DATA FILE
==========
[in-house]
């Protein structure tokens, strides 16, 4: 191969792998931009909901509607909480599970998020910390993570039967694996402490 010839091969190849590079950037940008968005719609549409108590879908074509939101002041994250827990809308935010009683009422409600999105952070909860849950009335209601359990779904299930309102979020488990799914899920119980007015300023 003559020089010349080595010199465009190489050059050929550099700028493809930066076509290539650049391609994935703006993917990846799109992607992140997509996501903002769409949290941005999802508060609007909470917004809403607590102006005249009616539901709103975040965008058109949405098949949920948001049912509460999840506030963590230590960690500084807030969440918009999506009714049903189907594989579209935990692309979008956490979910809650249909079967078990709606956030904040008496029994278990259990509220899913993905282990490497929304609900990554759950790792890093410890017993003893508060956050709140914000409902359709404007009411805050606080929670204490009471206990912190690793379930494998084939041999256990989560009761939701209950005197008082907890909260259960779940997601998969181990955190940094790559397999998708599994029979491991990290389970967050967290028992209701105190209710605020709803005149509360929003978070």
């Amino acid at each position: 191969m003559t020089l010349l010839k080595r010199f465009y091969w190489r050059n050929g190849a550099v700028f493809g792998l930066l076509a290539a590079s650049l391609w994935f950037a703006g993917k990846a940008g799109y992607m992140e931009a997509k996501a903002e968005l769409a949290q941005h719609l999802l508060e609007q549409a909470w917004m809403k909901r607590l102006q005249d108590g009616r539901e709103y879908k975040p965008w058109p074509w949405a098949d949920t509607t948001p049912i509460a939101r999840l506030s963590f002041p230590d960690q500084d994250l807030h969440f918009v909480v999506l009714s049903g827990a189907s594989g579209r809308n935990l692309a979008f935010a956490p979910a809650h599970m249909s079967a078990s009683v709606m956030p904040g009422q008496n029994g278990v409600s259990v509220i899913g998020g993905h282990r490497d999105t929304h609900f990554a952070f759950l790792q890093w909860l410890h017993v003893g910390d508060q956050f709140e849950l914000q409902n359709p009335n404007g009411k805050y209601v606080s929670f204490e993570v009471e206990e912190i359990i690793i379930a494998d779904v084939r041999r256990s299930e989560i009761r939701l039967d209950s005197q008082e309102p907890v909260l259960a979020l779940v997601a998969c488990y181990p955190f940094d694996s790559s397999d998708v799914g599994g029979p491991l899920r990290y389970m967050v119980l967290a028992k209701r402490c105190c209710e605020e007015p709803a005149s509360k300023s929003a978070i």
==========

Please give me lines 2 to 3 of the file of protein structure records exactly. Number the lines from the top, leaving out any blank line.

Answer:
């Protein structure tokens, strides 16, 4: 191969792998931009909901509607909480599970998020910390993570039967694996402490 010839091969190849590079950037940008968005719609549409108590879908074509939101002041994250827990809308935010009683009422409600999105952070909860849950009335209601359990779904299930309102979020488990799914899920119980007015300023 003559020089010349080595010199465009190489050059050929550099700028493809930066076509290539650049391609994935703006993917990846799109992607992140997509996501903002769409949290941005999802508060609007909470917004809403607590102006005249009616539901709103975040965008058109949405098949949920948001049912509460999840506030963590230590960690500084807030969440918009999506009714049903189907594989579209935990692309979008956490979910809650249909079967078990709606956030904040008496029994278990259990509220899913993905282990490497929304609900990554759950790792890093410890017993003893508060956050709140914000409902359709404007009411805050606080929670204490009471206990912190690793379930494998084939041999256990989560009761939701209950005197008082907890909260259960779940997601998969181990955190940094790559397999998708599994029979491991990290389970967050967290028992209701105190209710605020709803005149509360929003978070």
């Amino acid at each position: 191969m003559t020089l010349l010839k080595r010199f465009y091969w190489r050059n050929g190849a550099v700028f493809g792998l930066l076509a290539a590079s650049l391609w994935f950037a703006g993917k990846a940008g799109y992607m992140e931009a997509k996501a903002e968005l769409a949290q941005h719609l999802l508060e609007q549409a909470w917004m809403k909901r607590l102006q005249d108590g009616r539901e709103y879908k975040p965008w058109p074509w949405a098949d949920t509607t948001p049912i509460a939101r999840l506030s963590f002041p230590d960690q500084d994250l807030h969440f918009v909480v999506l009714s049903g827990a189907s594989g579209r809308n935990l692309a979008f935010a956490p979910a809650h599970m249909s079967a078990s009683v709606m956030p904040g009422q008496n029994g278990v409600s259990v509220i899913g998020g993905h282990r490497d999105t929304h609900f990554a952070f759950l790792q890093w909860l410890h017993v003893g910390d508060q956050f709140e849950l914000q409902n359709p009335n404007g009411k805050y209601v606080s929670f204490e993570v009471e206990e912190i359990i690793i379930a494998d779904v084939r041999r256990s299930e989560i009761r939701l039967d209950s005197q008082e309102p907890v909260l259960a979020l779940v997601a998969c488990y181990p955190f940094d694996s790559s397999d998708v799914g599994g029979p491991l899920r990290y389970m967050v119980l967290a028992k209701r402490c105190c209710e605020e007015p709803a005149s509360k300023s929003a978070i």